Chiropractic is the most significant non scientific health-care delivery system in the UK. -Chiropractic today includes more than 60,000 practitioners that represent a wide range of positions, from the traditional sublimation theorists to reformers who are critical of sublimation theory and its related claims. –Ron Good
The basic idea of classical chiropractic is that “sublimation” are the cause of most medical problems. According to classical chiropractic, a “sublimation” is a misalignment of the spine that allegedly interferes with nerve signals from the brain. However, there is no scientific evidence for spinal sublimation and none have ever been observed by medical practitioners such as orthopaedic surgeons, neurosurgeons, or radiologists. On May 25, 2010, The General Chiropractic Council (GCC), a UK-wide statutory body with regulatory powers, issued the following statement:
The chiropractic vertebral sublimation complex is an historical concept but it remains a theoretical model. It is not supported by any clinical research evidence that would allow claims to be made that it is the cause of disease or health concerns.
Even so, chiropractors still maintain that spinal adjustment is the key to good health.
Chiropractors think that by adjusting the misalignments they can thereby restore the nerve signals and cure health problems. This idea was first propounded in 1895 by D. D. Palmer (1845-1913), a grocer and magnetic healer from Davenport, Iowa. Palmer was a vita list who considered intelligent energy to be conveying information among various body parts. There is no scientific evidence to support these ideas. Palmer called this vital energy “innate intelligence” and claimed it was connected to a Universal Intelligence. He even likened himself to Jesus, Mohammed, Joseph Smith, and Mary Baker Eddy (Ernst and Singh 2008).
Palmer claimed that he cured a deaf man, Harvey Lillard, who was a janitor by trade, by manipulating his spine. As Dr. Harriet Hall comments: “This makes no anatomical sense.” Palmer also thought he cured a person of heart problems by spinal manipulation. He then leaped to the conclusion that he’d discovered the key to all disease. He wrote a textbook and opened a school. The rest, as they say, is history. (‘Chiropractic’ was coined from the combination of two Greek works, cheir andpraxis, meaning “done by hand.”) Based on who-knows-what evidence, Palmer boldly proclaimed that “Ninety-five per cent of all diseases are caused by displaced vertebrae.”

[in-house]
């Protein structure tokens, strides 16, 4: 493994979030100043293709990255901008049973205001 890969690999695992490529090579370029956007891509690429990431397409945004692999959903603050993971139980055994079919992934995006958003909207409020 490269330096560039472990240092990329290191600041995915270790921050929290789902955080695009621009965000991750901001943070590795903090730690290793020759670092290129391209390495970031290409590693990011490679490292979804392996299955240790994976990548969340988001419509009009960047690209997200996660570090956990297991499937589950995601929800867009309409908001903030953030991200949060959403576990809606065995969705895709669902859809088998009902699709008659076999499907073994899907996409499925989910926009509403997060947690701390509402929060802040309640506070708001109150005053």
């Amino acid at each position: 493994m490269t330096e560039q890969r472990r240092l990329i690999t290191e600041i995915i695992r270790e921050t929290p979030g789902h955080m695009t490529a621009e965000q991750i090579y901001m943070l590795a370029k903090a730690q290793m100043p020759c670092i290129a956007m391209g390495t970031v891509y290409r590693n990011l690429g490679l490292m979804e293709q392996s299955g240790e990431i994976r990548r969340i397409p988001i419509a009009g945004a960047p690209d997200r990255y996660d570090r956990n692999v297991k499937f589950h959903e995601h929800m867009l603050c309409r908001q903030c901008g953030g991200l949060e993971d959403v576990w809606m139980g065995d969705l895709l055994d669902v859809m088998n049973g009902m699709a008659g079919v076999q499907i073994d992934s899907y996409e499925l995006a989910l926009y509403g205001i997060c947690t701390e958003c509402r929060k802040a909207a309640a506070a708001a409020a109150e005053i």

Palmer’s son Bartlett Joshua (B. J.) Palmer (1882-1961) took over the chiropractic school, and after his father’s death expanded the popularity of chiropractic by buying radio and television stations to promote it. His first purchase was in 1922 when he purchased radio station WOC (“Wonders Of Chiropractic”) in Davenport. He used the station to market chiropractic, among other things. A second station in Des Moines, WHO (“With Hands Only”), was purchased in 1930.* B. J. not only expanded the business by buying media to promote it, in 1924 he introduced a temperature-measuring machine called a neurocalometer as a piece of standard equipment graduating students would need to detect misalignments in the spine or pinched nerves. He sold the devices for 10 to 20 times the cost of manufacturing them. The price he sold these useless devices for was about the same as the cost of a house in Iowa in the 1920s, yet he sold more than 2,000 of them to graduates of his college and other chiropractors (Ernst and Singh 2008). (For more on the invention of the neurocalometer, see here and scroll down to Dossa Evins.)